The African continent is a vast landscape, composed of more than 50 countries, which hold diverse values throughout. This incredible landmass has been subject to recent scrutiny and concerns when conducting business. Worryingly, despite recent investments into the continent, Africa is a harsh area to conduct business if you do not pre-emptively take the right procedures. Political instabilities, technological deficits and social upheaval have ravaged the continent, making it a very difficult place to invest and instigate business. Before we understand how we can strategically and successfully manoeuvre across the African continent and reap the rewards, we have to take a realist approach and assess the situation.
Setting the Scene
Technological advancements across the African continent are still lacking in implementation. We can look at Egypt for a direct example. When travellers enter domestic airports within Egypt, a popular tourist destination, they are required to manually write their names, passport numbers and flight number into two red books - one to enter and one to exit the airport- all in the name of their security process. So what does this mean? The North-African country is yet to install functional computing systems to hold traveller data. This automated system may go unknown to many, taking for granted the efficiency of travelling, however, it is still a reality in Egypt and other African countries. Additionally, Egypt is subject to further technological deficits such as when obtaining extracts of corporate registration documents - this requires the physical presence of an agent and is still paper documented. The lack of digitalisation may make Egypt a hard place to instigate business, especially if you are unfamiliar with the region and its customs.
Over-regulation - Elongating Business
Due to existing trade tensions between many of the countries of Africa, it can be hard to import and export goods from within the continent. Ironically, in some cases, it would be more efficient to import from an entirely different continent. We can look at a case between Kenya and Tanzania that highlights this. Kenya had restrictions on wheat flour and cooking gas imports from Tanzania, however, despite a truce between the two countries, Kenyan products still witnessed various barriers leading to further political complications. As a result of this trade dilemma, Kenya`s exports to Tanzania dropped 34% in the first half of 2017, this only further weakens their relationship.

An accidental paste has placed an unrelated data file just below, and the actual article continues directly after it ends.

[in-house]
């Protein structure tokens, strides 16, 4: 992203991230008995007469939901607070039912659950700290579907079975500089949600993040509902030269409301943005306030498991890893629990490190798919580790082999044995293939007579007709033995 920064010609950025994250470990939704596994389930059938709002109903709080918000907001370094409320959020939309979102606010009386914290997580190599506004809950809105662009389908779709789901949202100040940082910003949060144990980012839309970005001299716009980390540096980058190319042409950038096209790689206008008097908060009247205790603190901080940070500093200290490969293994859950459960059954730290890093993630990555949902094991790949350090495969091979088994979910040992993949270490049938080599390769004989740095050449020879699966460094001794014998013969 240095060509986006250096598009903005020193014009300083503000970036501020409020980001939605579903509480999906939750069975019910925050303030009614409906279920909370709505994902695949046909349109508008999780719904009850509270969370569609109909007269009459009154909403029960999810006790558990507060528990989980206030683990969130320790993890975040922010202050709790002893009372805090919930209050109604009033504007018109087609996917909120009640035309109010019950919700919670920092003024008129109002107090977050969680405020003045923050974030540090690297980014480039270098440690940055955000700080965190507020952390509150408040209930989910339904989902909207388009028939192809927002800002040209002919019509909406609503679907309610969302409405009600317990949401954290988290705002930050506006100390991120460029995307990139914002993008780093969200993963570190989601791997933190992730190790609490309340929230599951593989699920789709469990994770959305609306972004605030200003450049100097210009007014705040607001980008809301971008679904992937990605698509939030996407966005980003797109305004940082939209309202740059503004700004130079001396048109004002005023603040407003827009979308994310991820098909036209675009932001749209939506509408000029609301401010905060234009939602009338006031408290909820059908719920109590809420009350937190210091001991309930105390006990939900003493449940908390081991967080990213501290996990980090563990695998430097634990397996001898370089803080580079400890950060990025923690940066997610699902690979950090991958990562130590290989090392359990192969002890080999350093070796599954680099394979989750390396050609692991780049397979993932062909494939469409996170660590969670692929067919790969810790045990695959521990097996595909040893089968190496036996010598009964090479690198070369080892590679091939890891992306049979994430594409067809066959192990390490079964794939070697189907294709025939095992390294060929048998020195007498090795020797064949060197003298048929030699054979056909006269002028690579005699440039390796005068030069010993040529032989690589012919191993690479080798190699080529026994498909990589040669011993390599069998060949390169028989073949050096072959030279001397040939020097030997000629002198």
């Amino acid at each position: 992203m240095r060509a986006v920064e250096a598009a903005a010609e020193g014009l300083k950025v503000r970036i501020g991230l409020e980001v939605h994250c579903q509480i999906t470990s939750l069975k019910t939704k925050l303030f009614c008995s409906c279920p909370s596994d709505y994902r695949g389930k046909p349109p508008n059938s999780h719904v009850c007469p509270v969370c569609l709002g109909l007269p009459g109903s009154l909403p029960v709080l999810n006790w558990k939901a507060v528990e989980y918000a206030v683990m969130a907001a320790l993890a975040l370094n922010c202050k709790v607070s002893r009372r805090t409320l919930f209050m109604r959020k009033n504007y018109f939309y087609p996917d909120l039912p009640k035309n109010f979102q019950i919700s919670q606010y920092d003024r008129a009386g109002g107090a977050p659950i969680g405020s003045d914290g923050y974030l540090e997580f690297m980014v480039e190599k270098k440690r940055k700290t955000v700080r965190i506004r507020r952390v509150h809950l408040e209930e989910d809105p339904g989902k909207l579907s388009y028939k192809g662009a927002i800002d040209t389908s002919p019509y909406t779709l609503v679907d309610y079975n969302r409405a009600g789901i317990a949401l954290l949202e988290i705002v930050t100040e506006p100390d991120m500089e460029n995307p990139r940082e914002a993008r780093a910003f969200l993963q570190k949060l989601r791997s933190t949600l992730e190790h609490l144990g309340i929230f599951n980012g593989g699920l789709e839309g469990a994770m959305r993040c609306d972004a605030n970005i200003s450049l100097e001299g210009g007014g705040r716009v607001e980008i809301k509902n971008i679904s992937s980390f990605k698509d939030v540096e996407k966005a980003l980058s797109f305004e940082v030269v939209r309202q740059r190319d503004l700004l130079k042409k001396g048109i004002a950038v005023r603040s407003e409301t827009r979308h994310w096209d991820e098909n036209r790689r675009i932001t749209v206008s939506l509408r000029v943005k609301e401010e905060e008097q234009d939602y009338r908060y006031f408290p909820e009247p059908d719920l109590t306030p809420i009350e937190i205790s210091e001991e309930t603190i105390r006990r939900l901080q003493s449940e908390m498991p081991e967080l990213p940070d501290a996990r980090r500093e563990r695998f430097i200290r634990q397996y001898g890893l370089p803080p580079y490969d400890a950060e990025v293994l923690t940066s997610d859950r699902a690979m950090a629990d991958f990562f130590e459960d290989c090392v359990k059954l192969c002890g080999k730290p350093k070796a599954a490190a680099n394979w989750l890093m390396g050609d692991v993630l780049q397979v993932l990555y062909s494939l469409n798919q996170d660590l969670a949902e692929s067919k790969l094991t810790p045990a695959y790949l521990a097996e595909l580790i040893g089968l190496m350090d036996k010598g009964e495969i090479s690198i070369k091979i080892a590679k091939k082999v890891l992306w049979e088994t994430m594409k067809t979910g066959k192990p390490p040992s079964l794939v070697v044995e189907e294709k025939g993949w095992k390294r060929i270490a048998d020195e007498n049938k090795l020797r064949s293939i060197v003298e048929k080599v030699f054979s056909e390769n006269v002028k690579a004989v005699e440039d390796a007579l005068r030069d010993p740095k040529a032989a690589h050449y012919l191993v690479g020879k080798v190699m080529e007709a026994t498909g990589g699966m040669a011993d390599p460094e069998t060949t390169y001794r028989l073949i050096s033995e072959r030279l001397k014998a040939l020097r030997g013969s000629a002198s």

The implementation of efficient procedures, from state to society, amongst African nations commonly hit a gridlock. A multitude of ideas and innovations may be constantly deliberated to enhance a country`s wellbeing on a socio-political and economic level, however, the implementation of ideologies rarely ensues on-time. We can use Kenya again as an example, and, unfortunately, not a unique example, of where policy uncertainty is prevalent. The nation planned to fix the issue of awful traffic congestions that Kenya frequently faces. The idea was to create a Bus Rapid Transit
(BRT) and it was much awaited before it was indefinitely suspended due to weak planning and informative procedures. This is just one example of a common occurrence when policy deliberating and policy enacting seems to be two separate ideals that do not go hand-in-hand.
Cedar Rose - Your Map to Success
Although the African continent may show signs of difficulty when conducting business, some procedural methods are outdated and hostility between nations can act as barriers, there is a way to mitigate these uncertainties. Africa is a popular destination for foreign investment, due to the vast landscape, the magnitude of the natural resources and the overall potential of the continent. But how can you sieve through the uncertainty and mitigate risks? Cedar Rose
can provide integral information that can help you better understand the environment in which you are dealing and the background of any potential trade partners. With 22 years of experience and a network of local contacts, our credit reporting
, data and Due Diligence
services for Africa are trusted worldwide - enabling safe, secure and well-informed trade and investment in this unique part of the world.
*** The sole purpose of the article above is to generate public discussion, it has no intention to constitute legal advice. ***